By Taylor Luck

AN AMENDED natural gas deal between Cairo and Amman has yet to be fully enforced, leaving Jordan with a fraction of the gas supplies outlined in the new agreement, according to energy officials.

The lack of enforcement of the amended deal has prevented the full resumption of gas supplies to Jordan, which were disrupted by an attack on the Arab Gas Pipeline last month, according to Ministry of Energy Secretary General Farouq Hiyari.

Amended gas prices, which were reached between Cairo and the government of Marouf Bakhit in August, have yet to be applied and have contributed to the delay, he said.

The energy official declined to elaborate on the new natural gas prices, which brings to an end a favourable pricing structure dating back to 2004.

Recent reports in the Egyptian press quoted Egyptian Minister of Petrol Abdallah Ghorab as saying that the price of gas supplies is to increase up to 300 per cent from the below-market price of less than $2 per thousand cubic feet outlined in the previous 15-year agreement.

The amended agreement, which calls for supply levels to reach 150 million cubic feet daily this year and 220 million cubic feet by 2012, is expected to be signed by the end of the month.

It remains unclear whether the change in government in Amman would lead to a delay in the agreement’s ratification.

A Sinai explosion last month severed gas supplies to Jordan and Israel, marking the sixth act of sabotage on the Arab Gas Pipeline since February and forcing the Kingdom’s power stations onto their diesel and heavy oil reserves at a cost of some JD3 million per day.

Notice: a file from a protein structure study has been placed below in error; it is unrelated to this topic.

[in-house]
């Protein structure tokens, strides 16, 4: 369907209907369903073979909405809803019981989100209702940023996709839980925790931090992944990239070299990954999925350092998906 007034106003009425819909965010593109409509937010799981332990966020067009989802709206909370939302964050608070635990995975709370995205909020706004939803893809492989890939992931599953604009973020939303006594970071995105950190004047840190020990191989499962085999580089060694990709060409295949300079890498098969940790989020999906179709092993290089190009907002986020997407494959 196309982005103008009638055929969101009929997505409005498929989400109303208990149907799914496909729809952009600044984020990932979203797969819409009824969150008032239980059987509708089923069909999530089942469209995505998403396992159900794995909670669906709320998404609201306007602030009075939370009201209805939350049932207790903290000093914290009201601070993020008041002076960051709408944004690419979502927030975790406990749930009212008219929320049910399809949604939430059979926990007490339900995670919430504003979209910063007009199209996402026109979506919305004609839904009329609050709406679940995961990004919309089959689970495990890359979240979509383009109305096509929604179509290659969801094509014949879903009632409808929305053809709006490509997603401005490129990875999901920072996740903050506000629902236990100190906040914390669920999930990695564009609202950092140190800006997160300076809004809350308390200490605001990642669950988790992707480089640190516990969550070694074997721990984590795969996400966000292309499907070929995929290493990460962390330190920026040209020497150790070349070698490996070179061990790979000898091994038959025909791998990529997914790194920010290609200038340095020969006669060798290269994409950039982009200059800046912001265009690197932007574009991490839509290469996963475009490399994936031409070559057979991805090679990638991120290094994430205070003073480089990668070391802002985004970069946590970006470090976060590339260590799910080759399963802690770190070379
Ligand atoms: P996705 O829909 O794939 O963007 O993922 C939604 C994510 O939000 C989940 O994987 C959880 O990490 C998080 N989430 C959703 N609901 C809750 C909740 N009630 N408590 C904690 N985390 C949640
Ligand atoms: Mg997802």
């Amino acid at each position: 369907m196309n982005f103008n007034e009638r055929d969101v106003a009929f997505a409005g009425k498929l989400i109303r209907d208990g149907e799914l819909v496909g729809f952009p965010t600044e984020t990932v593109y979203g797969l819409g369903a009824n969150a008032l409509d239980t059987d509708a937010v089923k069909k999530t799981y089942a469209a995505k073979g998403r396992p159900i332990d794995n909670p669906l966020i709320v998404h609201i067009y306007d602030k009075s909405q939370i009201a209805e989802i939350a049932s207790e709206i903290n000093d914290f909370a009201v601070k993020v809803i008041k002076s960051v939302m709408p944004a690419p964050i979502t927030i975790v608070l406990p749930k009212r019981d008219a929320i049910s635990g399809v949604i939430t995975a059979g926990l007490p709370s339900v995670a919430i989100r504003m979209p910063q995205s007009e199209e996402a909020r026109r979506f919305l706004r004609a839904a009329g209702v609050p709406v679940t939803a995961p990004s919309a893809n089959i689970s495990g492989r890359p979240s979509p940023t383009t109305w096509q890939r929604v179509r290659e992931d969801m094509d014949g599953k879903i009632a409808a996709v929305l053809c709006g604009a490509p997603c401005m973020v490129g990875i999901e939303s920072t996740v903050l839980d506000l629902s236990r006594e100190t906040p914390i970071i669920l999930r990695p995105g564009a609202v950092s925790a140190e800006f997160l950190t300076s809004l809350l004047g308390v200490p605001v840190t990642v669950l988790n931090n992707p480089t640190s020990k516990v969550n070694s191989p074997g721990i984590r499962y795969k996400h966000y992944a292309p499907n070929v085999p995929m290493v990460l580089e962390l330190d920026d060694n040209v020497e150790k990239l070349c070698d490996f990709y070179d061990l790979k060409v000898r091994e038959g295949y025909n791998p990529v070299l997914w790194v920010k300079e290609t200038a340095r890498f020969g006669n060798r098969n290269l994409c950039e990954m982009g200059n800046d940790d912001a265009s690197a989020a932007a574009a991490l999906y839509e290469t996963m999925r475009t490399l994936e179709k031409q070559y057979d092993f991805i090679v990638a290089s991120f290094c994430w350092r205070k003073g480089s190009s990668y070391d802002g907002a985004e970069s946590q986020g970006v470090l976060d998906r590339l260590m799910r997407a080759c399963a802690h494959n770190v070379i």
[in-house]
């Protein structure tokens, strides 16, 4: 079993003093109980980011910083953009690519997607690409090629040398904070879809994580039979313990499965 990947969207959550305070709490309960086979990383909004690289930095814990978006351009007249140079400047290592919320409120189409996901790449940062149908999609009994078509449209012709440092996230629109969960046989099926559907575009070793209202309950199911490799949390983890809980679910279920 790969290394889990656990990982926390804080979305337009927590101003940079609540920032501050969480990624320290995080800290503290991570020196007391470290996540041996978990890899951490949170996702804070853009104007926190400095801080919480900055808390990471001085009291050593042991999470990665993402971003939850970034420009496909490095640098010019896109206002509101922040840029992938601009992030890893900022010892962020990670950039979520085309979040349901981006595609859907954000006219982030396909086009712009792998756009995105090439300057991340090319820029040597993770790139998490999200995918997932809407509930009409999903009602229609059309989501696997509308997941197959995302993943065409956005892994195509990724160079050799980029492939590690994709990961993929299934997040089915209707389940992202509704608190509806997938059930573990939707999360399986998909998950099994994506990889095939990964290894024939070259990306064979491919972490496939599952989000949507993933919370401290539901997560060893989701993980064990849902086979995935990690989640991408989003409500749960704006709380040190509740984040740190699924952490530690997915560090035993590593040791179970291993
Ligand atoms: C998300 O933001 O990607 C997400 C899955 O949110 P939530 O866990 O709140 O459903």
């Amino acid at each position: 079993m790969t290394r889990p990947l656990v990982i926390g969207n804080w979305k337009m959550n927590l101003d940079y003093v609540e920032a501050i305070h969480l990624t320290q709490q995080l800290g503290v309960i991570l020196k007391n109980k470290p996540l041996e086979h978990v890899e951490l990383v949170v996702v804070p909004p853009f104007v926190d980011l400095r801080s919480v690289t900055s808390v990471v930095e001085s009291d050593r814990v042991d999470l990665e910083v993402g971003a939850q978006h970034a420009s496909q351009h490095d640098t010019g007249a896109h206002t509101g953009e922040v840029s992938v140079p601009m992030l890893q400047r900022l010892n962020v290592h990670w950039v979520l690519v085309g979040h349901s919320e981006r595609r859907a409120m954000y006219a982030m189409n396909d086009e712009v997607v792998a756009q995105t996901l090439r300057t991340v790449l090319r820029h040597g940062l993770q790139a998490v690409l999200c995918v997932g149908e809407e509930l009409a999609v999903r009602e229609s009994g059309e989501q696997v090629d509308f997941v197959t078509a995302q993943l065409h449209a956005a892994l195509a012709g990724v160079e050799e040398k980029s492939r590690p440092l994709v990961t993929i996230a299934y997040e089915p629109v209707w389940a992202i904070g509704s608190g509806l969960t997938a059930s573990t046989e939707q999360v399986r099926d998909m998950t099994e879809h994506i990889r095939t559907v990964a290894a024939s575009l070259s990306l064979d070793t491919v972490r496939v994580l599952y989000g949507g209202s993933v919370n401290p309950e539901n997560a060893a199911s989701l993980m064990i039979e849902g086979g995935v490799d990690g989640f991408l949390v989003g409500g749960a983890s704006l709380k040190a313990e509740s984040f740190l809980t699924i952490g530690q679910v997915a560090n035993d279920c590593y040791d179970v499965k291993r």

Multiple cuts in gas supplies, which Jordan relies on for 88 per cent of its electricity generation needs, cost the Kingdom JD637 million in the first half of the year and are expected to push the national energy bill to record highs, well above JD4 billion.

The insecure supply has forced energy officials to explore alternatives to meet a five-year “gap” ahead of the development of local energy resources such as oil shale, wind and nuclear power.

The ministry is currently preparing a tender for the construction of an offshore liquid gas terminal in the Port of Aqaba by 2013, receiving initial interest from several international firms including Royal Dutch Shell, British Petroleum, GDF Suez and Lemont/General Electric.

The Kingdom currently imports 98 per cent of its energy needs at a cost of 23 per cent of the gross domestic product.

24 October 2011